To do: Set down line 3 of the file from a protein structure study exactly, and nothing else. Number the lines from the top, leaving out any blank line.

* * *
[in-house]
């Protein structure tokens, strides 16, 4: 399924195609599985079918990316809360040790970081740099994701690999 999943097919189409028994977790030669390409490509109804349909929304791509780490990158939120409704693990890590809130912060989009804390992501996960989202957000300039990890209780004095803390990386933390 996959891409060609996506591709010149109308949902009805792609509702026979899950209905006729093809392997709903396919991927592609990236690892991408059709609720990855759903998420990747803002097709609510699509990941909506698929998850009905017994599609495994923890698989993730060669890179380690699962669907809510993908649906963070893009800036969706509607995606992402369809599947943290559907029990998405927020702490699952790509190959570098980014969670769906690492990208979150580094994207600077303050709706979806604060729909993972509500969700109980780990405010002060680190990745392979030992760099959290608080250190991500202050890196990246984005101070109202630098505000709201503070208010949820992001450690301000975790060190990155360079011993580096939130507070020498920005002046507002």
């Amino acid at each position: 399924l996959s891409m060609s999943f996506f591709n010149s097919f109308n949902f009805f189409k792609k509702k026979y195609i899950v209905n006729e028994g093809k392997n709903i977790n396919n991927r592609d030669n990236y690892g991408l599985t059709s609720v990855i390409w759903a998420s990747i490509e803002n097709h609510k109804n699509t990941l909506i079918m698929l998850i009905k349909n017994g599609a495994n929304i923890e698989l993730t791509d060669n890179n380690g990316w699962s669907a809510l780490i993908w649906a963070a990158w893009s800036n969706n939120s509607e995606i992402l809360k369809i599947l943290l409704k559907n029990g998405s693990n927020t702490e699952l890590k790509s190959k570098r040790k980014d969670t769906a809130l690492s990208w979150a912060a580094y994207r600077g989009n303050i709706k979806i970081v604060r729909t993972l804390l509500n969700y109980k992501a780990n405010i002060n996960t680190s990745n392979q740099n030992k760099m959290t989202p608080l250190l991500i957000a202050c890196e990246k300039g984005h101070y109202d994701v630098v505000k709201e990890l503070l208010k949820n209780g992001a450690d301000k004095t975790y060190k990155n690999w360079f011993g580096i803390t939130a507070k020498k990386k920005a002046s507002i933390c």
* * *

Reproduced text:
């Amino acid at each position: 399924l996959s891409m060609s999943f996506f591709n010149s097919f109308n949902f009805f189409k792609k509702k026979y195609i899950v209905n006729e028994g093809k392997n709903i977790n396919n991927r592609d030669n990236y690892g991408l599985t059709s609720v990855i390409w759903a998420s990747i490509e803002n097709h609510k109804n699509t990941l909506i079918m698929l998850i009905k349909n017994g599609a495994n929304i923890e698989l993730t791509d060669n890179n380690g990316w699962s669907a809510l780490i993908w649906a963070a990158w893009s800036n969706n939120s509607e995606i992402l809360k369809i599947l943290l409704k559907n029990g998405s693990n927020t702490e699952l890590k790509s190959k570098r040790k980014d969670t769906a809130l690492s990208w979150a912060a580094y994207r600077g989009n303050i709706k979806i970081v604060r729909t993972l804390l509500n969700y109980k992501a780990n405010i002060n996960t680190s990745n392979q740099n030992k760099m959290t989202p608080l250190l991500i957000a202050c890196e990246k300039g984005h101070y109202d994701v630098v505000k709201e990890l503070l208010k949820n209780g992001a450690d301000k004095t975790y060190k990155n690999w360079f011993g580096i803390t939130a507070k020498k990386k920005a002046s507002i933390c």